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My Fattening Quiver

Most of the quiver todayAnyone who’s read this blog for a while knows that I favor light gear and little skis for most of my outings. This stuff works best for the long tours and vertical gain I prefer. I’ve pushed the use of thinner, shorter skis and light race bindings onto steep, technical terrain with generally satisfying outcomes.  With like-minded partners encouraging this behavior, my ski quiver has stayed skinny…. until now.

Moving to Alaska changed the character of my ski partners and a light and fast approach to ski days has become mostly unnecessary. I firmly believe that skimo racing drives the speed touring aspect of the sport and AK simply has no races and no Lycra clad scene. Ski days got longer with less vertical. Its more relaxed going up and transitions, once again, become an event, of sorts, with painful changing of clothes, consumption of solid food and other “rituals” common to most ski tourers. I’m not saying there’s anything inherently wrong with this approach. It’s just that I abandoned that stuff more that 6 years ago. I’ve started to revisit some of this now that I’m in AK.

Although you may see me in baggier pants once in awhile, the main alteration in my style has been my acceptance of wider skis. Now I’m the first to admit that skiing nearly anything is easier and more fun on wider skis. With all my partners up here already on board with this, it makes sense for me to follow suit. I’ve accepted the idea that going up will be slower and a bit harder but I’ll get the reward on the way down. Fair enough.

My first foray in this direction actually took place just before my move North. I got a pair of Dynafit Manaslus. What joy on a powder day. I was no TGR star but suddenly I was hauling ass and throwing turns at will. The light went on and I could feel the tug fat-ward. Of course, I mounted those skis with race bindings so I was still damn light. I was using Dynafit TLT 5 Performance boots so I was courting only half of the bigger equation.

With my move to AK I decided to up the game further and purchase a pair of what many consider a deep snow game changer, the DPS Pure Carbon Wailer 112. I paired these with some heavier Dynafit bindings and Vulcan boots. No one would argue that it is a formidable powder slaying set up that would satisfy all but the most decadent skiers who turn their noses up to anything under 130 mm underfoot.

And what a mind-blowing experience skiing that set up is. I really had no idea. I’m fond of saying that skiing these fat, rockered, early rise beasts is a completely different sport, more akin to snow boarding than skiing in the traditional sense. And it’s fun as shit, too. I lament the slog up the skin track but find myself laughing my ass off and scaring myself silly with speed that’s typical on these set-ups. Honestly, I only skied that rig 3 times last winter and I’ll save it for machine aided skiing in the future. I’m confident I can have nearly as much fun with something slightly less while still appealing to that “other side” of me.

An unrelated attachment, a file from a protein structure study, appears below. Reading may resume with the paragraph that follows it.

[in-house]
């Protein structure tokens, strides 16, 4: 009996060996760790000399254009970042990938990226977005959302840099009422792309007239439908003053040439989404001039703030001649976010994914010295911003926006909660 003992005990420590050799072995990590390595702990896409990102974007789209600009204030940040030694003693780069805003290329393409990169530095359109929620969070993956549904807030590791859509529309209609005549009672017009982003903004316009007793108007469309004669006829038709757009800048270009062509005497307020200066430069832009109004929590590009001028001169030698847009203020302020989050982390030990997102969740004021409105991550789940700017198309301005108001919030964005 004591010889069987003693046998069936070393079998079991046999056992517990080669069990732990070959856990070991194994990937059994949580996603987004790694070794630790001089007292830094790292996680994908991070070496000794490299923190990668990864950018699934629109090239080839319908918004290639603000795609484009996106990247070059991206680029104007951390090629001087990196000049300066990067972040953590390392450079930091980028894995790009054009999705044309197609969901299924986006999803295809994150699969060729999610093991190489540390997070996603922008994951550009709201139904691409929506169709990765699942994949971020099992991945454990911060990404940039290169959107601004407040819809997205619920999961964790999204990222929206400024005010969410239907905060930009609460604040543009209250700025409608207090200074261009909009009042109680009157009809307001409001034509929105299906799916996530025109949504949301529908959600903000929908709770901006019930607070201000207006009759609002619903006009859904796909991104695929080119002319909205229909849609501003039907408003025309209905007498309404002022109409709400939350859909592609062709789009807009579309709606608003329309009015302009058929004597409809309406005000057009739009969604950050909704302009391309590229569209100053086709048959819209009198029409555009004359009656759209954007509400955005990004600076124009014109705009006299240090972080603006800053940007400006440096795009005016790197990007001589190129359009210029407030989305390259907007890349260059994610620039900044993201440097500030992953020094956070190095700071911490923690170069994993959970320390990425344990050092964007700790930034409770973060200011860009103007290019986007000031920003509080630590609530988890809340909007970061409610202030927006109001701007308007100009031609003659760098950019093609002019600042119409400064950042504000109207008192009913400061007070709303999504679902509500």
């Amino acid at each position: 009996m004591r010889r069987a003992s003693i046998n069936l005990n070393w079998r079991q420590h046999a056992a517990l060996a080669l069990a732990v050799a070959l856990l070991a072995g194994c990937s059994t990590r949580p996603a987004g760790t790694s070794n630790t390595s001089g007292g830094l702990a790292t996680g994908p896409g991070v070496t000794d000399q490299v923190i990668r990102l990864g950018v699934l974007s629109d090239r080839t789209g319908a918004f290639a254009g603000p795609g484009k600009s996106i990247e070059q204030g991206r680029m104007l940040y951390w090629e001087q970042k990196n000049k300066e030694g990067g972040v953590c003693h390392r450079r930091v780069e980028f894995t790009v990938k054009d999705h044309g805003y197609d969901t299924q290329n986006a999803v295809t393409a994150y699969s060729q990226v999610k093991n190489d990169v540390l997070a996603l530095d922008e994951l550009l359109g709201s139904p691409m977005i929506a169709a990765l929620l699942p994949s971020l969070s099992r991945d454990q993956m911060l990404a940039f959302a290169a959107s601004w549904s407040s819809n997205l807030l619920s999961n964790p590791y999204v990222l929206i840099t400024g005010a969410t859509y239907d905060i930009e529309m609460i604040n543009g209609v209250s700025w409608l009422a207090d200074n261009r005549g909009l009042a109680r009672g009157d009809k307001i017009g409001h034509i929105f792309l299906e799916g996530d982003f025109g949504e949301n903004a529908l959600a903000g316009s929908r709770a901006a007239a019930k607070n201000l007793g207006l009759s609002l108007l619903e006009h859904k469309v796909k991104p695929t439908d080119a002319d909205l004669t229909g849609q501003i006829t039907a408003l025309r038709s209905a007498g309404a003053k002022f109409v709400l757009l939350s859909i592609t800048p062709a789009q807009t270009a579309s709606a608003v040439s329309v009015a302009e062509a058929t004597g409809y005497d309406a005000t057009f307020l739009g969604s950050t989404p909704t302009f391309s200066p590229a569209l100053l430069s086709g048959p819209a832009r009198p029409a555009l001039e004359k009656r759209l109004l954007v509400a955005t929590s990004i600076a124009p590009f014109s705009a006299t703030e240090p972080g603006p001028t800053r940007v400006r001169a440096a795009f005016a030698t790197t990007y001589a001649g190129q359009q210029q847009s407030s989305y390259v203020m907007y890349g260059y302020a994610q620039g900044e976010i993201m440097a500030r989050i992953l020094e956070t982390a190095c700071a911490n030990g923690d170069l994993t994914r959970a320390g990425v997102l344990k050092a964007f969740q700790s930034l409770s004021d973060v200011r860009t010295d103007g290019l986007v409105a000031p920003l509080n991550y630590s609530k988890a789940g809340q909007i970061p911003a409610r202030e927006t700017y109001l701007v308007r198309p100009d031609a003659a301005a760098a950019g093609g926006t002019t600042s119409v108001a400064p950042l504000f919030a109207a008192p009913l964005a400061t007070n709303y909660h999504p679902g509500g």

Thus, I come to the chosen weapons for this season, the Dynafit Grand Teton ski, TLT Speed Radical binding and TLT 6 Performance boot.

First, I need to confess a nostalgic appreciation for the Grand Teton. The obvious one is the name. My skiing will be forever linked to that fine mountain range. But more significantly, the ski is a memorial of sorts to a frequent partner of mine, Steve Romeo, who died in an avalanche a week before my move to Alaska. I will undoubtedly think of him every time I grab the boards from my wall and that’s a good thing. But the ski also fills the niche I feel is where I need to be. It’s 105mm underfoot with an early rise tip and snappy, lightweight construction. I went longer, too, at 182 cm, which weighs in at 1700 grams.

I mounted it with a “real” binding because there’s this sneaking doubt in my head I’ve tried to ignore that I’m tempting fate by skiing “fall you die” terrain on race bindings.  Maybe I’m just getting paranoid in my old age. But breaking that binding last spring has made me scared a bit. I’m not sure when it snapped, actually, but I’m hedging my bets this season.

The other thing I’ve come to realize and I’ve had to accept watching other steep skiers is that wider skis afford an additional level of safety because of their inherent stability. When I look back at the snow conditions I was skiing when I fell last spring, I’m convinced it wouldn’t have happened on skis wider than 75mm. After that near vomit inducing experience, I’ll take the security to the bank.

That doesn’t mean I’ll abandon the anorexic members of my quiver. Far from it, they have their time and place depending upon conditions and objectives. I’m convinced that spending so much time on those skis has made me a better skier. I suspect that skiers weaned on fat skis lack the skills to maneuver a traditional ski and, thus, would be hard pressed to take advantage of them on an objective where their use would facilitate success. I have no plans to dumb down my skiing that far.

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Reader Comments (8)

i love a good quiver contemplation post. as someone who's gear is trending towards the lighter end of the spectrum it is interesting to see someone adding a few ounces. do you have a link to the binding incident referenced in this post?

November 18, 2013 | Unregistered Commenterjay